Update September 15, 2020: There are now multiple public PoC exploits available, most if not all of which are modifications to Secura’s original PoC built on Impacket. There’s also at least one report that Samba may be affected by the vulnerability; we have not verified that information independently. Several threads on exploitation traces and community detection rules have also garnered attention from researchers and security engineers.


On Monday, September 14, security firm Secura published a detailed technical paper on CVE-2020-1472, a vulnerability they dubbed “Zerologon.” The vulnerability, which was partially patched in Microsoft’s August 2020 Patch Tuesday release, is an elevation of privilege in Netlogon, a Windows Server process that authenticates users and other services within a domain. The bug makes use of a weak cryptographic algorithm in Netlogon’s authentication process to allow full takeover of Active Directory domains by compromising Windows Servers running as domain controllers. In Secura’s words, the bug allows “an attacker with a foothold on your internal network to essentially become Domain Admin with one click. All that is required is for a connection to the Domain Controller to be possible from the attacker’s viewpoint.” This RPC connection can be made either directly or over SMB via namedpipes. CVE-2020-1472 carries a CVSSv3 base score of 10.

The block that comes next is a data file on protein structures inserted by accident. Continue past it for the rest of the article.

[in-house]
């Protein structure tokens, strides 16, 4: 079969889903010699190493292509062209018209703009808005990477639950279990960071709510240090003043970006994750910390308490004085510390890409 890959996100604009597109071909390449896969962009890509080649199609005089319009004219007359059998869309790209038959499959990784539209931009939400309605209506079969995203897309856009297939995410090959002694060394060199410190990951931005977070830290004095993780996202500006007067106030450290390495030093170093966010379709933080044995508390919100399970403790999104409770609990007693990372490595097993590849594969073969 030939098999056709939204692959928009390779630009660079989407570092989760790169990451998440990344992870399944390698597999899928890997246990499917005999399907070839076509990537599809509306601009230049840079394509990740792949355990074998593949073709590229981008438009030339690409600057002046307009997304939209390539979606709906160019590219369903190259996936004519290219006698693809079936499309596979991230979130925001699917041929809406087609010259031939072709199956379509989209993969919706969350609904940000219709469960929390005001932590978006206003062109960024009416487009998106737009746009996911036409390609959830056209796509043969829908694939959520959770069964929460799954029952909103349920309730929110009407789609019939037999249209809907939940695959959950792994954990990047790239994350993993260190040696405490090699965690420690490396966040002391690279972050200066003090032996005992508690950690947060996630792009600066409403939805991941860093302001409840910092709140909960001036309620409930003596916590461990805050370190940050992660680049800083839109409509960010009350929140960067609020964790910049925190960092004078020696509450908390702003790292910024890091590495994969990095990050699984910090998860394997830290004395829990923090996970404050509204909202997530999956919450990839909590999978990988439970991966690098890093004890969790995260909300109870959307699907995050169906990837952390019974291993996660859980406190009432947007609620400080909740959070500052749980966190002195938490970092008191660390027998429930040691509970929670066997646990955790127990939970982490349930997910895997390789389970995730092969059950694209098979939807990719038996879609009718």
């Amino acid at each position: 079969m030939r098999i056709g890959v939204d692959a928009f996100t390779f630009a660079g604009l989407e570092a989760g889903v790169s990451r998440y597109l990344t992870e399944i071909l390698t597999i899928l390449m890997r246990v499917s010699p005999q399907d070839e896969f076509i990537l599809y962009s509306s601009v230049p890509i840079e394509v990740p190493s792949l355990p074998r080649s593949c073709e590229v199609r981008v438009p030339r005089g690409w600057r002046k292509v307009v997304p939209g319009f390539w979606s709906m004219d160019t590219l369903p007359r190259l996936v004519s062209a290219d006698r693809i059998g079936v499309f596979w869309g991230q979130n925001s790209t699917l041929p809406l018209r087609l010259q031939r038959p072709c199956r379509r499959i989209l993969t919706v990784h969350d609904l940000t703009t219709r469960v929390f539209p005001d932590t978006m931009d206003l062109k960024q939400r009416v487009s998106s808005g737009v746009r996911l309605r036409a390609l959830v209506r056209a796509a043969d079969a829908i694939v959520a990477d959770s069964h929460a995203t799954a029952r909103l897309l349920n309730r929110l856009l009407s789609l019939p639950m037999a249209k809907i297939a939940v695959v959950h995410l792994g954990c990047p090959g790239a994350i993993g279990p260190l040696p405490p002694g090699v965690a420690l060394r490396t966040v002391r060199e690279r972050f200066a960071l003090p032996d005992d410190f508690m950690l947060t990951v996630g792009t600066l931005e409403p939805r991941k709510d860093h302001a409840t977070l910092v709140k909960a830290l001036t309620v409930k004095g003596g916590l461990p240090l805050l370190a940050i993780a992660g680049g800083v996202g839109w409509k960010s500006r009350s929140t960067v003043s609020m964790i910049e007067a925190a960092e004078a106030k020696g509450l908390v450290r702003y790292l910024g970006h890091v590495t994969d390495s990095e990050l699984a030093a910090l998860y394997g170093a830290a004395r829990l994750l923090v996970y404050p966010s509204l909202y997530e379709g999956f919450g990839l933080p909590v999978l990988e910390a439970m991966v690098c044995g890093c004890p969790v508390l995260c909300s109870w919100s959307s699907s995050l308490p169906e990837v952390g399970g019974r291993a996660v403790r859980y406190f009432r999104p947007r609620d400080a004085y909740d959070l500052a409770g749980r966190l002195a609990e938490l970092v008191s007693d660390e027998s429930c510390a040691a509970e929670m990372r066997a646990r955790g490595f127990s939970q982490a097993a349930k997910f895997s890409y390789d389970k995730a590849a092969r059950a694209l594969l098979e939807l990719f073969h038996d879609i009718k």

Secura’s blog includes proof-of-concept (PoC) code that uses the popular Impacket library to determine if a target is vulnerable to Zerologon. While Secura reinforced on GitHub that “the script will immediately terminate when successfully performing the bypass, and [will] not perform any Netlogon operations,” the PoC is easily weaponizable to execute operations past a mere check. Rapid7 researchers recommend that organizations that have not already applied the August 11, 2020 security updates patch on an emergency basis due to the severity of the vulnerability, the availability of an easily weaponizable PoC, and the ease of exploitation.

Additional information from Microsoft’s August 2020 advisory:
CVE-2020-1472 is an elevation of privilege vulnerability that exists when an attacker establishes a vulnerable Netlogon secure channel connection to a domain controller using Microsoft’s Netlogon Remote Protocol (MS-NRPC). An attacker who successfully exploited the vulnerability could run a specially crafted application on a device on the network. To exploit the vulnerability, an unauthenticated attacker would be required to use MS-NRPC to connect to a domain controller to obtain domain administrator access. Microsoft is addressing the vulnerability in a phased two-part rollout. These updates address the vulnerability by modifying how Netlogon handles the usage of Netlogon secure channels.

Affected products

  • Windows Server 2008 R2 for x64-based Systems Service Pack 1
  • Windows Server 2008 R2 for x64-based Systems Service Pack 1 (Server Core installation)
  • Windows Server 2012
  • Windows Server 2012 (Server Core installation)
  • Windows Server 2012 R2
  • Windows Server 2012 R2 (Server Core installation)
  • Windows Server 2016
  • Windows Server 2016 (Server Core installation)
  • Windows Server 2019
  • Windows Server 2019 (Server Core installation)
  • Windows Server, version 1903 (Server Core installation)